(Do not) put your chair backs front and center
Although I have warmed to wedding magazines as a genre, I’m still wary of them. While they offer useful advice, they’re also full of traps — exhortations to focus on details entirely peripheral to the reason that a couple began the project of getting married.
My favorite example of this is a one-page spread in this summer’s issue of Martha Stewart Weddings that offers couples “festive ideas” to “put your chair backs front and center.” Silly me — I thought the idea of a wedding was to put the happy couple front and center. Apparently the oversized sequins, lemon leaves, nautical ropes tied in decorative knots, or framed baby photos of the happy couple are the real focus.
While there’s nothing wrong with gussying up the backs of otherwise functional chairs (as long as they remain functional), putting too much emphasis, time and heartache into extraneous details like this can obscure the initial inspiration and fun that set a project in motion. This is the type of work that leads couples and families to wish that the wedding was over already, when they should be looking forward to it.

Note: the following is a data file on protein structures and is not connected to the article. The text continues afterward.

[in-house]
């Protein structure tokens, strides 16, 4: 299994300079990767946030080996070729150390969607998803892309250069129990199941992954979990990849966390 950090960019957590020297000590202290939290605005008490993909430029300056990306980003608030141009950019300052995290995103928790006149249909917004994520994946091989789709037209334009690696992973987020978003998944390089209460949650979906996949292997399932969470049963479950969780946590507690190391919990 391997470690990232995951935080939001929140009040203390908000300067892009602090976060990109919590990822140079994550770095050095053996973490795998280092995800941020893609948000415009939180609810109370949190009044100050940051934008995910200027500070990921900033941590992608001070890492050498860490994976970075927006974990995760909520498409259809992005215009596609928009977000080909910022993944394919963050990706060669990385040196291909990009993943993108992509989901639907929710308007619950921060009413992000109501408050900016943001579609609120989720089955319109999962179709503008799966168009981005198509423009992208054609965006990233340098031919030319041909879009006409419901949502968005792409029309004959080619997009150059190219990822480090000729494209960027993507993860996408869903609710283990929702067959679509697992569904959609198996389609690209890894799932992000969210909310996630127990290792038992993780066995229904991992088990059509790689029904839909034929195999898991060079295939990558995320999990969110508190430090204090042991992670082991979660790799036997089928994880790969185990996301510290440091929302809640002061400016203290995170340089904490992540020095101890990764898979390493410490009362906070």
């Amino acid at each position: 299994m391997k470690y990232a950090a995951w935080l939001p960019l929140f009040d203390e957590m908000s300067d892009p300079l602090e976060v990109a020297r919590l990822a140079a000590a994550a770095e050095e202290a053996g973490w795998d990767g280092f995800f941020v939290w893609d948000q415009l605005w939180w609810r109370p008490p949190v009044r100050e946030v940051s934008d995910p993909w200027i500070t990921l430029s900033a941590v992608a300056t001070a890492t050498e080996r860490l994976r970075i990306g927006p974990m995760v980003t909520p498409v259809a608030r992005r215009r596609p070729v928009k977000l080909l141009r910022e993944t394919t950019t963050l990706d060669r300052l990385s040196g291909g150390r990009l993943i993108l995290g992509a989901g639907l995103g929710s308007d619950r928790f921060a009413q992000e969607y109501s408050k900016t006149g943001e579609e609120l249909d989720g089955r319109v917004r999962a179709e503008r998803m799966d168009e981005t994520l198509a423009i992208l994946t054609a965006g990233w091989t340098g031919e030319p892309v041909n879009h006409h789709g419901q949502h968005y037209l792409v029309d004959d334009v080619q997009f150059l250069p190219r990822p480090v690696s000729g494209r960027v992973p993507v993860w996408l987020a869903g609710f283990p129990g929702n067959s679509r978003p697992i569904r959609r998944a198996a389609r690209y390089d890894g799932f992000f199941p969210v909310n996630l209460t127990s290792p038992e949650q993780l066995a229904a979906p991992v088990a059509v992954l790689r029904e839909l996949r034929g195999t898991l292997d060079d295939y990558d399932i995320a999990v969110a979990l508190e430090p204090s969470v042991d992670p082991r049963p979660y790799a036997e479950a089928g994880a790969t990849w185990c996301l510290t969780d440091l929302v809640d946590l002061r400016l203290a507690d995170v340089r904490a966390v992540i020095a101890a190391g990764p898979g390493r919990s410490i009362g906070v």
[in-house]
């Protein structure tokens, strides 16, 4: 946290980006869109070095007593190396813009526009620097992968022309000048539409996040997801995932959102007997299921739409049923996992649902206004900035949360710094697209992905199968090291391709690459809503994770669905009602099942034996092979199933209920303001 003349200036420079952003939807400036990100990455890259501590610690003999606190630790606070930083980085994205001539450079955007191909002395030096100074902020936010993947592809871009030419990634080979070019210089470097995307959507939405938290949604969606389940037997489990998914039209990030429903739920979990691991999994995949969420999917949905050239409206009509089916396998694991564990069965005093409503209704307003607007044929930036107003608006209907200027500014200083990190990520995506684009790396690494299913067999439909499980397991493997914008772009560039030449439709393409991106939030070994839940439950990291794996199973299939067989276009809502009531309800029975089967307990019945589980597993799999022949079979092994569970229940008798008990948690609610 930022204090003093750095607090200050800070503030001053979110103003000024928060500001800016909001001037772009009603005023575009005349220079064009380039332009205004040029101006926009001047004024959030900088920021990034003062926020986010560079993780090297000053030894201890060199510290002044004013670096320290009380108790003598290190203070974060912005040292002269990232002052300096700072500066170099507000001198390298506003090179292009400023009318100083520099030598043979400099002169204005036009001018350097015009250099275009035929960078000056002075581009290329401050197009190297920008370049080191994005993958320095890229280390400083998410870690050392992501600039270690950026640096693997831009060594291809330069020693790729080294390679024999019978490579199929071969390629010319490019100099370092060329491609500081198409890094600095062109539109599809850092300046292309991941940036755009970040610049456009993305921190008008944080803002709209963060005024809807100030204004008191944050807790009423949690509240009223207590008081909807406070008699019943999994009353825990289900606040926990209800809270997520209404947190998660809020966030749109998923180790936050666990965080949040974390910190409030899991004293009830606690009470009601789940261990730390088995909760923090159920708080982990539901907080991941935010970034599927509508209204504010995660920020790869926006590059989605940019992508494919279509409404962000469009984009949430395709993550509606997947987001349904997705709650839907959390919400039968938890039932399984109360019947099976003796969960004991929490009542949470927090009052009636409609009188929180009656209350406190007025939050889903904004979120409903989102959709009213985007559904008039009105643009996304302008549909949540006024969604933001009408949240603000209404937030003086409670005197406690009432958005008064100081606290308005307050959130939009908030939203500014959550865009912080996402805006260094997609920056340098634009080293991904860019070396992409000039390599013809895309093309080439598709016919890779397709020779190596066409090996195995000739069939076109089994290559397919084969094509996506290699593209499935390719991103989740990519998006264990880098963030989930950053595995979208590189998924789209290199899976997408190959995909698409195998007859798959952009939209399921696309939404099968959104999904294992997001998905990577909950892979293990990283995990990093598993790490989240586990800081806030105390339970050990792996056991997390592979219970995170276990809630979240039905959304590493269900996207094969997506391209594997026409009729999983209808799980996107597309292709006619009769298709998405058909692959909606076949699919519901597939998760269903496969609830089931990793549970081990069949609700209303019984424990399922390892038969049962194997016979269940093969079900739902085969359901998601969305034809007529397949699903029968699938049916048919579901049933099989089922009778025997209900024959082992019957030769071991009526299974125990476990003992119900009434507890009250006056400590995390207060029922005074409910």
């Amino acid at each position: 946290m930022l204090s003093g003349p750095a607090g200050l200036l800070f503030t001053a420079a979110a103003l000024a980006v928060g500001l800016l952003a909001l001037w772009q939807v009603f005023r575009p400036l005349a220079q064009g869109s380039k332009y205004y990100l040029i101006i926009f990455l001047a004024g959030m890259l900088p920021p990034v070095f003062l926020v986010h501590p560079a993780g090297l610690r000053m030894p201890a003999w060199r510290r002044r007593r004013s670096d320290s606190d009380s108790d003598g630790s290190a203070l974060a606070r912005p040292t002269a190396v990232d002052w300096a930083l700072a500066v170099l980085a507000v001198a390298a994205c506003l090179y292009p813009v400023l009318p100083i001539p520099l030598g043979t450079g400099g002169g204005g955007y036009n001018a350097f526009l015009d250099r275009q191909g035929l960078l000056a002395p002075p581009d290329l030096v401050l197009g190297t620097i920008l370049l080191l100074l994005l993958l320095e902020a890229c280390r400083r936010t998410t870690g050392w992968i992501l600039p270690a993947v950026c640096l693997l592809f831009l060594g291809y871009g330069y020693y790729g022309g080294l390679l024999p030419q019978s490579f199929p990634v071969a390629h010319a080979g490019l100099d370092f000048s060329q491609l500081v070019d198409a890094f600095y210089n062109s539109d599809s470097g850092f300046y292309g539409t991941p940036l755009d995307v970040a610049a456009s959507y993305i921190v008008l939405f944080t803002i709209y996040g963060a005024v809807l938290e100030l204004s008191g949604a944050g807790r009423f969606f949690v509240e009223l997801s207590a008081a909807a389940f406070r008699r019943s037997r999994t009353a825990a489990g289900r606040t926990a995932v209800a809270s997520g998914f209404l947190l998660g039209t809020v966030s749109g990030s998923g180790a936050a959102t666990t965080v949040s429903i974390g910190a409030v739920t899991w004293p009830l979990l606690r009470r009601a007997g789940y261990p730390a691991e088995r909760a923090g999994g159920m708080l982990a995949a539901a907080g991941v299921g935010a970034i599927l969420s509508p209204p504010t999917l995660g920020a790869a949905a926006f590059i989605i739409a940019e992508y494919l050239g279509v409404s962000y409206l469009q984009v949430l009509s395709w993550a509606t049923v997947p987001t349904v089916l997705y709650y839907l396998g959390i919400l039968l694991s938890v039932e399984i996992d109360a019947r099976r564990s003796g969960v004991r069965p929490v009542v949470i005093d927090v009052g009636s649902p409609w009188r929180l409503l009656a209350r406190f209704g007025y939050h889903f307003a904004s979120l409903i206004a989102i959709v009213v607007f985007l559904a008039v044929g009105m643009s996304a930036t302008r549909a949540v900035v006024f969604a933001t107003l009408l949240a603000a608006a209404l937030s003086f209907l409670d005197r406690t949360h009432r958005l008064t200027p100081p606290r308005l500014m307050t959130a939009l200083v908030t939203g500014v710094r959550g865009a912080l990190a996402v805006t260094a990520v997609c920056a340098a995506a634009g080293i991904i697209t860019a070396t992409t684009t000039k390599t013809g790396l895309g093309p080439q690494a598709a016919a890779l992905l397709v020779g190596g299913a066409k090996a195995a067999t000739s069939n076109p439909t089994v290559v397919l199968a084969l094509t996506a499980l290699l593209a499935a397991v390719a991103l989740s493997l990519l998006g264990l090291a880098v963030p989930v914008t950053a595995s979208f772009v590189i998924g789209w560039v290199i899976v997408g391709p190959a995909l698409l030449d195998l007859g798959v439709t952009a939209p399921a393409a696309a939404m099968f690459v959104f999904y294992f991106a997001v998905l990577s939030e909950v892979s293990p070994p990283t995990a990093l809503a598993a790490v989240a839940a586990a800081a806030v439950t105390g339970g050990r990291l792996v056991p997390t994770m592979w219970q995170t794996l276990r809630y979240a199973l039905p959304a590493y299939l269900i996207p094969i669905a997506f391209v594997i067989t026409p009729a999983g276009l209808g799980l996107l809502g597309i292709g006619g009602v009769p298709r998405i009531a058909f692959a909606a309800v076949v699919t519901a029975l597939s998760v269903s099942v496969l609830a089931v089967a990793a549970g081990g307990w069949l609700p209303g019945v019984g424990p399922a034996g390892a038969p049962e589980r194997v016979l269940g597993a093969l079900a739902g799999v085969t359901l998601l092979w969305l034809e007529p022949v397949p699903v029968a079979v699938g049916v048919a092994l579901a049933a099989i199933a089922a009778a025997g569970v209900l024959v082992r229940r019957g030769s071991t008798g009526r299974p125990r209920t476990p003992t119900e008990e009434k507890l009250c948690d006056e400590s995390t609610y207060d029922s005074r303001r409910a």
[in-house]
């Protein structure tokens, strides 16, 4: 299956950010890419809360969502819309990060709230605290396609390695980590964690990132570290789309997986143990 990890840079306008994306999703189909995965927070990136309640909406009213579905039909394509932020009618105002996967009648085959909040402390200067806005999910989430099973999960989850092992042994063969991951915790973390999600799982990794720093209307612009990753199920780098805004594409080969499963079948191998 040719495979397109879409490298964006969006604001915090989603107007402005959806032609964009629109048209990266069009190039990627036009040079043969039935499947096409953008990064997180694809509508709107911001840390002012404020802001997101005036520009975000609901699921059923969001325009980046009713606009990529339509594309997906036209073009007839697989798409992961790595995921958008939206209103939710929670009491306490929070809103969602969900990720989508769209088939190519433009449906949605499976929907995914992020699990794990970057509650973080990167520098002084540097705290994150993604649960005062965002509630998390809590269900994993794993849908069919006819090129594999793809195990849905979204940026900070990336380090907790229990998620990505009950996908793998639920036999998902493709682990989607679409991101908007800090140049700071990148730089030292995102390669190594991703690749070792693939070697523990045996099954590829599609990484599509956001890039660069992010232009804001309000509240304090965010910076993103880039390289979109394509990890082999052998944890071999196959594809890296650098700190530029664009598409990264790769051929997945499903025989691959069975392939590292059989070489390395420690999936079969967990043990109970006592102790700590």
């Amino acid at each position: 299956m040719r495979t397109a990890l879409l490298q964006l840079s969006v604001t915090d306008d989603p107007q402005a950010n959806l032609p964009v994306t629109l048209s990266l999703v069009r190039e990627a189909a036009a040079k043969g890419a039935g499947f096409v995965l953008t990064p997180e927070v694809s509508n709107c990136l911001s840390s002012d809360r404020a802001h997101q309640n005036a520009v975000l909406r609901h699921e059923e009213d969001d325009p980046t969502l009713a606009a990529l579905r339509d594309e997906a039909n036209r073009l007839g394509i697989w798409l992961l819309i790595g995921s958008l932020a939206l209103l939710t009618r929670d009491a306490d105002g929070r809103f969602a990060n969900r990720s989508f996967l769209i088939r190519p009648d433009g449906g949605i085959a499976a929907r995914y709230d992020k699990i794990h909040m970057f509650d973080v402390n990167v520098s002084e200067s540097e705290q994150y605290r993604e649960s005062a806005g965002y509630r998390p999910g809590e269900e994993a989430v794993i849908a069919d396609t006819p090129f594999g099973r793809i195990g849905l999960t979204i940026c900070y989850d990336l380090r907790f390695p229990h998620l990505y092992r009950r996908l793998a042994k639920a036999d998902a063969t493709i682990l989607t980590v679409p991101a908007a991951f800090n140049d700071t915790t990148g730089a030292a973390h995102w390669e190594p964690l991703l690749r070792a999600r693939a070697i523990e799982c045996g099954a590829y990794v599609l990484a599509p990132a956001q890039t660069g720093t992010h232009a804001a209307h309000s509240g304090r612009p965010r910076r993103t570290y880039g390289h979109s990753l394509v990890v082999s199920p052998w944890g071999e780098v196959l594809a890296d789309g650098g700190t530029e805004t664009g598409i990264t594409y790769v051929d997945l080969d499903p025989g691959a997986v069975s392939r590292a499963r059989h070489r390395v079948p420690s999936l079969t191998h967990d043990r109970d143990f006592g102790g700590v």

In this, then, wedding magazines do not offer good counsel but serve as a warning. Keep focused on the heart of your project — the reason you decided to spend all this money, block off too much of your time, and work with new partners. Do not put your chair backs front and center.
Sarah Laskow is a freelance reporter and editor based in New York City. She started her career at the Center for Public Integrity, where she worked on team-based projects and on collaborations with other journalism outlets, and has contributed to The American Prospect, Salon, Politico, Newsweek, and other publications. She edits Smithsonian’s SmartNews blog and, against all odds, is planning a June wedding.